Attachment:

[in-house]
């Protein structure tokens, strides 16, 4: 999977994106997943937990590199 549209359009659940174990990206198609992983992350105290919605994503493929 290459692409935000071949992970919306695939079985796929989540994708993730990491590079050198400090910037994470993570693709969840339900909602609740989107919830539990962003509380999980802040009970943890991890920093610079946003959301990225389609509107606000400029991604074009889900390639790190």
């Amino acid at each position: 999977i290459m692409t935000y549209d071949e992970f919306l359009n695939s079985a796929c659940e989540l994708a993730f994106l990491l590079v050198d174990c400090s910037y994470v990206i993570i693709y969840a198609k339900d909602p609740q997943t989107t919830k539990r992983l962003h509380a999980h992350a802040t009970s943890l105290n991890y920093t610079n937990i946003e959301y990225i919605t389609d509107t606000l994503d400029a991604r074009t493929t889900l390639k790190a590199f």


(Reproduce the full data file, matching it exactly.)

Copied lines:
[in-house]
């Protein structure tokens, strides 16, 4: 999977994106997943937990590199 549209359009659940174990990206198609992983992350105290919605994503493929 290459692409935000071949992970919306695939079985796929989540994708993730990491590079050198400090910037994470993570693709969840339900909602609740989107919830539990962003509380999980802040009970943890991890920093610079946003959301990225389609509107606000400029991604074009889900390639790190």
């Amino acid at each position: 999977i290459m692409t935000y549209d071949e992970f919306l359009n695939s079985a796929c659940e989540l994708a993730f994106l990491l590079v050198d174990c400090s910037y994470v990206i993570i693709y969840a198609k339900d909602p609740q997943t989107t919830k539990r992983l962003h509380a999980h992350a802040t009970s943890l105290n991890y920093t610079n937990i946003e959301y990225i919605t389609d509107t606000l994503d400029a991604r074009t493929t889900l390639k790190a590199f």